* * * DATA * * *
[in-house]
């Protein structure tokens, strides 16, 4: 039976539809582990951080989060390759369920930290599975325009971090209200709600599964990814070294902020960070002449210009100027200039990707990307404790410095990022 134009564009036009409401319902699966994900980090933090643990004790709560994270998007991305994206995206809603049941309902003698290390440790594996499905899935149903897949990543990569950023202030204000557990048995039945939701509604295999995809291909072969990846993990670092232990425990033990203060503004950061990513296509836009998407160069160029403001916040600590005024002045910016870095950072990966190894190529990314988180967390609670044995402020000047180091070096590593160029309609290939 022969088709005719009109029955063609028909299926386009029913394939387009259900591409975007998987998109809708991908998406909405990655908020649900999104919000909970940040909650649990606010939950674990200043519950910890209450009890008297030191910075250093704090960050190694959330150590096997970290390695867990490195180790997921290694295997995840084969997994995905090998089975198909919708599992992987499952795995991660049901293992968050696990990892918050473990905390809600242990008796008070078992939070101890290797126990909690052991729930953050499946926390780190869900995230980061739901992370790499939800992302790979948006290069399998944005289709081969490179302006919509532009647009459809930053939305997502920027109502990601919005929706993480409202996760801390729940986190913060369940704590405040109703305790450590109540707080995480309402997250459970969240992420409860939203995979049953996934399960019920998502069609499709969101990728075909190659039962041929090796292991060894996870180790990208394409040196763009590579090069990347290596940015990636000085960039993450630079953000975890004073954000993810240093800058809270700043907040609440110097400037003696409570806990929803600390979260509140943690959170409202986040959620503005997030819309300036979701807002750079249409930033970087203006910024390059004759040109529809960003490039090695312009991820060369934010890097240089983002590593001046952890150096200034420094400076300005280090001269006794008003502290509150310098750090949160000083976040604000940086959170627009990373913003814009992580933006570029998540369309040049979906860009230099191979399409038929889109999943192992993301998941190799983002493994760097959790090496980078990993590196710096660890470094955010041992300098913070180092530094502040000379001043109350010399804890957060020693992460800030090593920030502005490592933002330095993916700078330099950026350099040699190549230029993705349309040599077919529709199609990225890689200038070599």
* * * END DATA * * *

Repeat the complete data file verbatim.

[in-house]
């Protein structure tokens, strides 16, 4: 039976539809582990951080989060390759369920930290599975325009971090209200709600599964990814070294902020960070002449210009100027200039990707990307404790410095990022 134009564009036009409401319902699966994900980090933090643990004790709560994270998007991305994206995206809603049941309902003698290390440790594996499905899935149903897949990543990569950023202030204000557990048995039945939701509604295999995809291909072969990846993990670092232990425990033990203060503004950061990513296509836009998407160069160029403001916040600590005024002045910016870095950072990966190894190529990314988180967390609670044995402020000047180091070096590593160029309609290939 022969088709005719009109029955063609028909299926386009029913394939387009259900591409975007998987998109809708991908998406909405990655908020649900999104919000909970940040909650649990606010939950674990200043519950910890209450009890008297030191910075250093704090960050190694959330150590096997970290390695867990490195180790997921290694295997995840084969997994995905090998089975198909919708599992992987499952795995991660049901293992968050696990990892918050473990905390809600242990008796008070078992939070101890290797126990909690052991729930953050499946926390780190869900995230980061739901992370790499939800992302790979948006290069399998944005289709081969490179302006919509532009647009459809930053939305997502920027109502990601919005929706993480409202996760801390729940986190913060369940704590405040109703305790450590109540707080995480309402997250459970969240992420409860939203995979049953996934399960019920998502069609499709969101990728075909190659039962041929090796292991060894996870180790990208394409040196763009590579090069990347290596940015990636000085960039993450630079953000975890004073954000993810240093800058809270700043907040609440110097400037003696409570806990929803600390979260509140943690959170409202986040959620503005997030819309300036979701807002750079249409930033970087203006910024390059004759040109529809960003490039090695312009991820060369934010890097240089983002590593001046952890150096200034420094400076300005280090001269006794008003502290509150310098750090949160000083976040604000940086959170627009990373913003814009992580933006570029998540369309040049979906860009230099191979399409038929889109999943192992993301998941190799983002493994760097959790090496980078990993590196710096660890470094955010041992300098913070180092530094502040000379001043109350010399804890957060020693992460800030090593920030502005490592933002330095993916700078330099950026350099040699190549230029993705349309040599077919529709199609990225890689200038070599």